Aim still zero oil: While on a visit to India, the U.S. special envoy for Iran said that the Trump administration still intends to reduce Iranian oil imports to zero and that the international oil market will continue to be balanced and well-supplied (Reuters). The head of the National Iranian Oil Company (NIOC) called the U.S. statement a “political bluff” (Reuters).

Help lighten the sanctions blow: At least eight reformist newspapers published a joint editorial in English and Persian criticizing U.S. sanctions on Iran (AP). The editorial asked that “world journalists” defend human rights and claimed that the United States “lied” about the intentions of sanctions, which target ordinary Iranians and hinder access to medical equipment and supplies. The editorial made references to a number of major figures, including: John Locke, Martin Luther King, Jr., Nelson Mandela, and Mahatma Gandhi. Meanwhile, a hardline lawmaker called on the Iranian government to negotiate with “anti-Trump movements” in order to lighten the impact of unilateral sanctions (AFP).

Iranian women attending the friendly match against Bolivia (ISNA)

Women in the stadium: A hundred Iranian women were allowed to watch a friendly soccer game against Bolivia at Tehran’s Azadi Stadium (AFP). Women have been banned from attending sports matches since the 1979 revolution. During the 2018 World Cup, Iranians were permitted to watch a match on a big screen in Azadi Stadium. Iran’s prosecutor-general blasted the women’s presence at the stadium, claiming that it is sinful for women to watch “half-naked” men (RFE/RL). Javad Montazeri also said that “the presence of women in stadiums is harmful and there’s no religious justification for it.”

Senator insults the diaspora: Senator Lindsey Graham (R-SC) said on Fox News that if he took a DNA test, it would probably show that he was “Iranian” and “that’d be, like, terrible” (Newsweek). Graham was speaking on Fox & Friends in response to Senator Elizabeth Warren (D-MA) releasing details of her own DNA test. A number of prominent Iranians in the diaspora reacted to the senator’s comments (RFE/RL). CNN’s Christiane Amanpour wrote on Twitter: “Whatever you think of the regime, no need to tar all the people. In fact, just look around to see Iranian-Americans powering major sectors of U.S. life and economy, from Silicon Valley to Wall Street, from science and surgery to architecture and engineering, from art and culture to yes, even the media.” Some high-profile technology entrepreneurs, executives, and venture capitalists of Iranian heritage have called on Graham to apologize (CNN).

Iran sentences dual-national man to prison (AP).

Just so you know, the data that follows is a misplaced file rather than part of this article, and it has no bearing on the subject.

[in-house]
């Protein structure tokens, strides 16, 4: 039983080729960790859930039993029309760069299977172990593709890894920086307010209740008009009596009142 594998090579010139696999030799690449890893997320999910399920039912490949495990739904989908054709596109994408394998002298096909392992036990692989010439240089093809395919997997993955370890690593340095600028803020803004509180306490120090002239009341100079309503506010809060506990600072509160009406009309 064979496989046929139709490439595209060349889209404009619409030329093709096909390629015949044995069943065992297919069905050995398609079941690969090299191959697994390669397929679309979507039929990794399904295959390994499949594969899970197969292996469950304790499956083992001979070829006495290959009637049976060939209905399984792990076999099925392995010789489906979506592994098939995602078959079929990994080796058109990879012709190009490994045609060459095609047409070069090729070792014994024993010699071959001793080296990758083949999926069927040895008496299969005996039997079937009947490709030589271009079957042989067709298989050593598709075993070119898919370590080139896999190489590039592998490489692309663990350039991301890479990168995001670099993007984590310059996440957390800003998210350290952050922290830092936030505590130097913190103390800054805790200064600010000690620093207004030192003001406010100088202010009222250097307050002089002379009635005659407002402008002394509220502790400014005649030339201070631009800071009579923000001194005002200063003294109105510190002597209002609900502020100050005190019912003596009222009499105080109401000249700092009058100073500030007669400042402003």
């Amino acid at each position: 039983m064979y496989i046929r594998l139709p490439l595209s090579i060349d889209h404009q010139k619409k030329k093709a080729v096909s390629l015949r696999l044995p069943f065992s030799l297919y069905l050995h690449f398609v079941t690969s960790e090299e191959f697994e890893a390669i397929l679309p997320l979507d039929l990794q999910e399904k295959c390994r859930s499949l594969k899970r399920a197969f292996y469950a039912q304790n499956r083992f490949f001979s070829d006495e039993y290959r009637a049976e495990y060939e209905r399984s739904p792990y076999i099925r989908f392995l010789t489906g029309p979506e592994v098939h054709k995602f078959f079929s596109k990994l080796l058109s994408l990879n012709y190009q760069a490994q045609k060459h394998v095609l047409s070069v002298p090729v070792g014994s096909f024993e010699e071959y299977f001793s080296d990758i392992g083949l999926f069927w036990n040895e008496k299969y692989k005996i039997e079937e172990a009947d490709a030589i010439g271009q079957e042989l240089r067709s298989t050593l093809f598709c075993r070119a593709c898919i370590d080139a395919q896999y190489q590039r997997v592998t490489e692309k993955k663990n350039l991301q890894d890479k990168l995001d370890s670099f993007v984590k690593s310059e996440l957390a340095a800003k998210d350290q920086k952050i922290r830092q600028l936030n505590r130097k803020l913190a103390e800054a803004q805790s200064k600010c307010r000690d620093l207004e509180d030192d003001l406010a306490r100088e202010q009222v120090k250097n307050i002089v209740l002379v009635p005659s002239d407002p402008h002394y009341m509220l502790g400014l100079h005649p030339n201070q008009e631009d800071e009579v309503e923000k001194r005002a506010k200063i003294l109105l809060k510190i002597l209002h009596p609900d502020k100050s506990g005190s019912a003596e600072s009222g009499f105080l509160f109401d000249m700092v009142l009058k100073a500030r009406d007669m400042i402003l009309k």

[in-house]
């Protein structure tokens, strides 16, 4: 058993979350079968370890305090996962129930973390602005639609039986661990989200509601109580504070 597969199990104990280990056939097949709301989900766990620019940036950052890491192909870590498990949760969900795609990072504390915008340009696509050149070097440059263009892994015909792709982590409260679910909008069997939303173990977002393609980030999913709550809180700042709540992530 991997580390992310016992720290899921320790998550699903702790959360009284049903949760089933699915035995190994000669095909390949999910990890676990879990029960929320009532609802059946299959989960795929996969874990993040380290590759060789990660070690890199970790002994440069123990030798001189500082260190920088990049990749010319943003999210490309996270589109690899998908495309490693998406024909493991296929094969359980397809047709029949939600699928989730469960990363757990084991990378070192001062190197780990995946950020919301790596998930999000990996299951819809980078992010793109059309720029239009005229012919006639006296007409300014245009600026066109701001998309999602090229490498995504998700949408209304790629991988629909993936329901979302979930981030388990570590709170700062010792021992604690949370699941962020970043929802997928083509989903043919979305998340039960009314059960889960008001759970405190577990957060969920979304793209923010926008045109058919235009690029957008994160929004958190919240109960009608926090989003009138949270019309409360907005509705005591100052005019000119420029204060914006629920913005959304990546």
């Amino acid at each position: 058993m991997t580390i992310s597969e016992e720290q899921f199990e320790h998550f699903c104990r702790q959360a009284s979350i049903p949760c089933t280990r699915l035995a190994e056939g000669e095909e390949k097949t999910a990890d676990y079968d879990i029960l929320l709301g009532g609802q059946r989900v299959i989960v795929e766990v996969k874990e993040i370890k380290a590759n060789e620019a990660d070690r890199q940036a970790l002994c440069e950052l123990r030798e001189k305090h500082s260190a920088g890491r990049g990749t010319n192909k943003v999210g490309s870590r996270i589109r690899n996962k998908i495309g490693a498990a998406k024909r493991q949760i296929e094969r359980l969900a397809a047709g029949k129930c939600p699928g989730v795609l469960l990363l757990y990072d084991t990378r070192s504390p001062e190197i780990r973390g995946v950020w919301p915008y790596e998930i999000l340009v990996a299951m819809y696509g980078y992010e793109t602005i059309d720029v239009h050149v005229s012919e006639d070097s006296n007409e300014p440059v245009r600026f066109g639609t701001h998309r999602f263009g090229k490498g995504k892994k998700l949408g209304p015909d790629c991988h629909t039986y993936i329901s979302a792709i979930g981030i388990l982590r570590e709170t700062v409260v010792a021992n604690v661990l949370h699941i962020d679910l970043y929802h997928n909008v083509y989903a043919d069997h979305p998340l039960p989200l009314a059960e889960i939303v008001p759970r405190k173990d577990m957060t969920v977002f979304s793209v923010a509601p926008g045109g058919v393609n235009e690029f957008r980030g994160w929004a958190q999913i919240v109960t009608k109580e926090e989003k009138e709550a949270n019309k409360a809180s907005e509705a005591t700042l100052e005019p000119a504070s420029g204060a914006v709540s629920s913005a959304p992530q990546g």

Imprisoned activist Farhad Meysami “kept alive” with serum injections (CHRI).
Kurdish political prisoners denied access to lawyer, family visits two months into detention (CHRI).
Tehran penitentiary imposes information blackout on Sufi detainees held in solitary (CHRI).
Iran’s environmentalists are caught up in a political power struggle (Atlantic Council).
Iran’s death penalty laws failing children (Human Rights Watch).

Khamenei instructs Iranian scholars to look eastward (Al-Monitor).
FATF legislation reflects continuing political divide in Iran (Atlantic Council).
Iranian crackdown on corruption may only be superficial (Atlantic Council).
Two Iranian dailies indicted for reporting on sex tourism by Iraqi pilgrims (Radio Farda).
Iran's new breed of charities on poverty frontline (AFP).
Iranian intelligence forces kill 2 Kurd separatists (AP).
Militants seize 14 Iranian security forces near Pakistan (AP).
Explosion at factory in Iran injures 21 (AP).

Iran says its land-to-sea missiles can now travel 700 km (Reuters).
Trump administration has new plan to drive Iran out of Syria (NBC News).
Syria soldier sent back to Afghanistan for demanding days off (IranWire).
IRGC masses troops on Iraq border amid rising tensions with Kurdish groups (Al-Monitor).
Iran dismisses reports of suicide bomb threat at Ankara embassy (Reuters).
Hadi accuses Iran of supporting parties in southern Yemen (Asharq Al-Awsat).
UN report: Banned Somali charcoal exports pass through Iran (AP).
With few buyers, Iranian oil armada heads to China ahead of U.S. sanctions (Reuters).
Why Trump should sell grain to Iran (Bloomberg).
Iran’s natural gas: A gateway to U.S.-Iran cooperation (Atlantic Council).

Rouhani touts meeting with top economists on containing crisis (Al-Monitor).
Iran hedges bets on EU, China with focus on trade with neighbors (Al-Monitor).
...تا هفته بعد